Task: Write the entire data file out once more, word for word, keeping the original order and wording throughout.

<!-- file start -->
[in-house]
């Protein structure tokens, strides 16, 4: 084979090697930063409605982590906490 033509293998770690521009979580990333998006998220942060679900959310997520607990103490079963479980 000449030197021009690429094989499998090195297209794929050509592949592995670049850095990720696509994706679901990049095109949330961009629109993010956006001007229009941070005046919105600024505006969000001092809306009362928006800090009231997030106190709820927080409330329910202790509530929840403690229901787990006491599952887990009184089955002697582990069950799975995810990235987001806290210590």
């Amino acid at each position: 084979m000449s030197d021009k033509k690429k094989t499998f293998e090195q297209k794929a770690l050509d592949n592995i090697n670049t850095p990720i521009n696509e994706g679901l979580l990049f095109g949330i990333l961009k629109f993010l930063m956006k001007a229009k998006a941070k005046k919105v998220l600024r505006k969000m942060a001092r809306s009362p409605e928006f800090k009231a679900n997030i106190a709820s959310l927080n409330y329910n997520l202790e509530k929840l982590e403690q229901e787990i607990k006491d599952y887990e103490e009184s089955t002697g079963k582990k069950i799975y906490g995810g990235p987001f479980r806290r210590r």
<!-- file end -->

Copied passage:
[in-house]
């Protein structure tokens, strides 16, 4: 084979090697930063409605982590906490 033509293998770690521009979580990333998006998220942060679900959310997520607990103490079963479980 000449030197021009690429094989499998090195297209794929050509592949592995670049850095990720696509994706679901990049095109949330961009629109993010956006001007229009941070005046919105600024505006969000001092809306009362928006800090009231997030106190709820927080409330329910202790509530929840403690229901787990006491599952887990009184089955002697582990069950799975995810990235987001806290210590």
């Amino acid at each position: 084979m000449s030197d021009k033509k690429k094989t499998f293998e090195q297209k794929a770690l050509d592949n592995i090697n670049t850095p990720i521009n696509e994706g679901l979580l990049f095109g949330i990333l961009k629109f993010l930063m956006k001007a229009k998006a941070k005046k919105v998220l600024r505006k969000m942060a001092r809306s009362p409605e928006f800090k009231a679900n997030i106190a709820s959310l927080n409330y329910n997520l202790e509530k929840l982590e403690q229901e787990i607990k006491d599952y887990e103490e009184s089955t002697g079963k582990k069950i799975y906490g995810g990235p987001f479980r806290r210590r």